Review by Cole Groth
If I had to choose genres of film that I enjoy the most, horror would fall to the bottom. I find that, too often, horror films end up being massive disappointments, whether from their gut-wrenching endings (demonstrated frequently in the Saw series), my general dislike of gore, or a low production budget leading to lots of technical failures. However, I try not to judge films from their covers, which led me to Shudder’s latest horror flick, Revealer, which delivered an exceptionally fascinating film on what appears to be a low budget.
The basic premise of the film follows a hot-tempered stripper, Angie (Caito Aase), who is forced to survive the apocalypse with a judgmental Christian, Sally (Shaina Schrooten). The premise is undeniably interesting, and the script, written by Michael Moreci and Tim Seeley, effectively explores every avenue possible within a brisk 86-minute runtime. Both Aase and Schrooten are extraordinarily effective within the confines of the peep show where most of the action takes place. While there are certainly moments that push their acting abilities to the limits, I don’t have many complaints.
At times, this movie is funny — it's ridiculously campy — but it consistently holds up as a solid horror flick with lots of tension. I haven't seen enough campy films to be a great judge of the subgenre, but I enjoyed how over-the-top the gore was and how unbelievably strange it was at times. The gore isn't quite gross enough to feel unwarranted, but it got the job done, making me squirm several times. The set design is a key element because while there are only a few sets, each one feels unique and fascinating. It’s not quite expansive enough to feel like it doesn’t take place on a set, but they’re still interesting enough to serve as a visual spectacle.
Beyond the horror elements that are done fairly well, this is a film about religion. Set in the '80s (with plenty of references to prove it), the script spends a lot of time focusing on how religion impacts society and criticizing judgmental Christians while also analyzing the complex dynamics between religious and irreligious people. Now, there are plenty of moments where it feels obnoxious and preachy, but there were some very interesting conversations between the two leads that were excellent insights into both perspectives. Speaking of the character dynamic, one of my bigger issues with the film was the constant back and forth between Angie and Sally. It’s frustrating to see the two survive some crazy attack only to start arguing about the minutiae of why these attacks are happening. Even though it felt preachy, I still believe that Bracey did an excellent job developing the two characters with every moment he got. Even though I didn’t care much for either of the two at the beginning, I found myself cheering at every victory they scored by the end of the film. There are some pretty neat twists and turns, and I was rooting for Angie and Sally every step of the way.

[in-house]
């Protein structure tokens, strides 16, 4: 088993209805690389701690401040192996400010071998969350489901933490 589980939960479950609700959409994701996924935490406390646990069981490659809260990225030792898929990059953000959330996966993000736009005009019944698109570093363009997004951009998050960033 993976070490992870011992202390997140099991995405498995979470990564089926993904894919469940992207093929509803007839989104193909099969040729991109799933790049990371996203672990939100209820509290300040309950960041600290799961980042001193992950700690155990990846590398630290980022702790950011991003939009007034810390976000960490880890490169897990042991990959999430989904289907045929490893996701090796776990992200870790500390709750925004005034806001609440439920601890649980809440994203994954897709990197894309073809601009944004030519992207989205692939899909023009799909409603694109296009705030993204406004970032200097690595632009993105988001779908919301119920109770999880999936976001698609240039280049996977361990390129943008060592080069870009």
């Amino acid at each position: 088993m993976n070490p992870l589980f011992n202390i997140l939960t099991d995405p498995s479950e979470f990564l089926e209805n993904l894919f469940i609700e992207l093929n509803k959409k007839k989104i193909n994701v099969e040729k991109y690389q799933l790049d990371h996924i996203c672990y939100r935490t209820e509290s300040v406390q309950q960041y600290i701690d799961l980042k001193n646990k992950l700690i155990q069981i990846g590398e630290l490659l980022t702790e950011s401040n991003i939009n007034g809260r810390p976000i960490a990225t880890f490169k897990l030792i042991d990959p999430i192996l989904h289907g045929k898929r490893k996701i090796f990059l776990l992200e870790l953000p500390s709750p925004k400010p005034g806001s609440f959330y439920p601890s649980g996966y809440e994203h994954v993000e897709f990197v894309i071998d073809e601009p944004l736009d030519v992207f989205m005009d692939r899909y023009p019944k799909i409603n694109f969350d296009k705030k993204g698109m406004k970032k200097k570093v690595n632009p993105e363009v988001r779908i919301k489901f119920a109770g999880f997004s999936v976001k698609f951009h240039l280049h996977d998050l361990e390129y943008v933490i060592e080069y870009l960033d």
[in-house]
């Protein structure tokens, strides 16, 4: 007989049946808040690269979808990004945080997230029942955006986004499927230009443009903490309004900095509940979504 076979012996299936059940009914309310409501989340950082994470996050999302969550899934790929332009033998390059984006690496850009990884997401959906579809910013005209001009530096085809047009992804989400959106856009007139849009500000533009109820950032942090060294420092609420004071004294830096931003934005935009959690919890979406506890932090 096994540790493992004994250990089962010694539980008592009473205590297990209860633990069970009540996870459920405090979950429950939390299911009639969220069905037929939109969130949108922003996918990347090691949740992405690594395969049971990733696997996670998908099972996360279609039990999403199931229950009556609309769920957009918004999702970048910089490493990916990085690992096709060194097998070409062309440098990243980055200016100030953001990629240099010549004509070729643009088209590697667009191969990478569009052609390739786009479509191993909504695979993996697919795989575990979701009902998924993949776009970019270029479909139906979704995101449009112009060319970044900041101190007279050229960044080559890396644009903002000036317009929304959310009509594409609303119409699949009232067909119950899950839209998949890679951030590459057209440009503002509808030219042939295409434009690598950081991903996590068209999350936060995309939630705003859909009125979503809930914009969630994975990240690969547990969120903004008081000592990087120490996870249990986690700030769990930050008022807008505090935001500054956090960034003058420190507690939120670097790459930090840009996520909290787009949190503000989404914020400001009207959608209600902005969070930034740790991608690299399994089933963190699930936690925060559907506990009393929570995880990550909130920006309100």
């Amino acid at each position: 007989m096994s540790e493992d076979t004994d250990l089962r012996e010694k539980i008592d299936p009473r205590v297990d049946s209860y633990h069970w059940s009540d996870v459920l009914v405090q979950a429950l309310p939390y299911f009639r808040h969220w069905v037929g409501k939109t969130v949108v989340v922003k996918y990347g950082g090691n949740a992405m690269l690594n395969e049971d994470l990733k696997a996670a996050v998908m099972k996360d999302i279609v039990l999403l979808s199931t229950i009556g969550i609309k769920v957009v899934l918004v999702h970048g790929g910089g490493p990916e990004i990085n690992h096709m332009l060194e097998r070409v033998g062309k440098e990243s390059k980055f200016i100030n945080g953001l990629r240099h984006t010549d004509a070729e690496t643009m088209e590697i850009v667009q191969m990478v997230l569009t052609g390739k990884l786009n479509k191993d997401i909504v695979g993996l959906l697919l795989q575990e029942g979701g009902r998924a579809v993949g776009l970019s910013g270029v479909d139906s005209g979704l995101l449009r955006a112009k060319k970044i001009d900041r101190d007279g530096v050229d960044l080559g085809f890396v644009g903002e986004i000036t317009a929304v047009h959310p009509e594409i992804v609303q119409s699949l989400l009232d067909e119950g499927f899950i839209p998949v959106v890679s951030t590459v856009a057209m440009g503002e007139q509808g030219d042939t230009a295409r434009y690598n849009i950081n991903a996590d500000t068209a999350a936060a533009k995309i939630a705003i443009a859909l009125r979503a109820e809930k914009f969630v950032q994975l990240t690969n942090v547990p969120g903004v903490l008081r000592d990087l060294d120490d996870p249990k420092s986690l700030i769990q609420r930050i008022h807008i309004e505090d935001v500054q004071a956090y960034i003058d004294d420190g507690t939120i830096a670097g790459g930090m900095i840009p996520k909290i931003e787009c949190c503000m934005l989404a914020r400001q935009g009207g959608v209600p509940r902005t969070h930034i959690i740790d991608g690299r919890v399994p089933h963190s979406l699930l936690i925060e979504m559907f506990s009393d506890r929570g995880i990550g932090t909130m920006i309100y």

Backing up the solid cinematography, acting, and the script is a beautiful score. Alex Cuervo does a phenomenal job at using synths to create an ethereal score that can effortlessly shift from ridiculous violence to moments of calm reflection. The pacing is good enough to keep me interested throughout the whole film, and the score helps because it always feels like it’s a necessary addition. On a visual level, there’s a lot of room for improvement, but it doesn’t quite seem like the vibe that director Luke Boyce was going for. He embraces the campiness to make a film that serves as both a decent meditation on religion, a solid horror/thriller, and an occasionally hilarious piece of media.
If you’re a serious fan of horror, Revealer might scratch whatever itch for scares you have, but I didn’t find many genuine scares. It doesn’t feel very sanitized, but it’s not hard to see that Bracey sacrificed some of the horror elements for conversation-based moments. I adored the villain's design but found myself disappointed with how little screen time he got. Even running at 86-minutes, this film has a disappointingly low horror-to-time ratio and would be better off if it was a bit more aggressive. Still, though, I think that this worked very well as a Shudder original as a whole. I’d recommend this film to most horror fans, whether you’re a veteran scare enthusiast or a newbie looking to get into one of the most creative genres of film (even if I’m not the hugest fan of it).
Revealer will release to Shudder on June 23.
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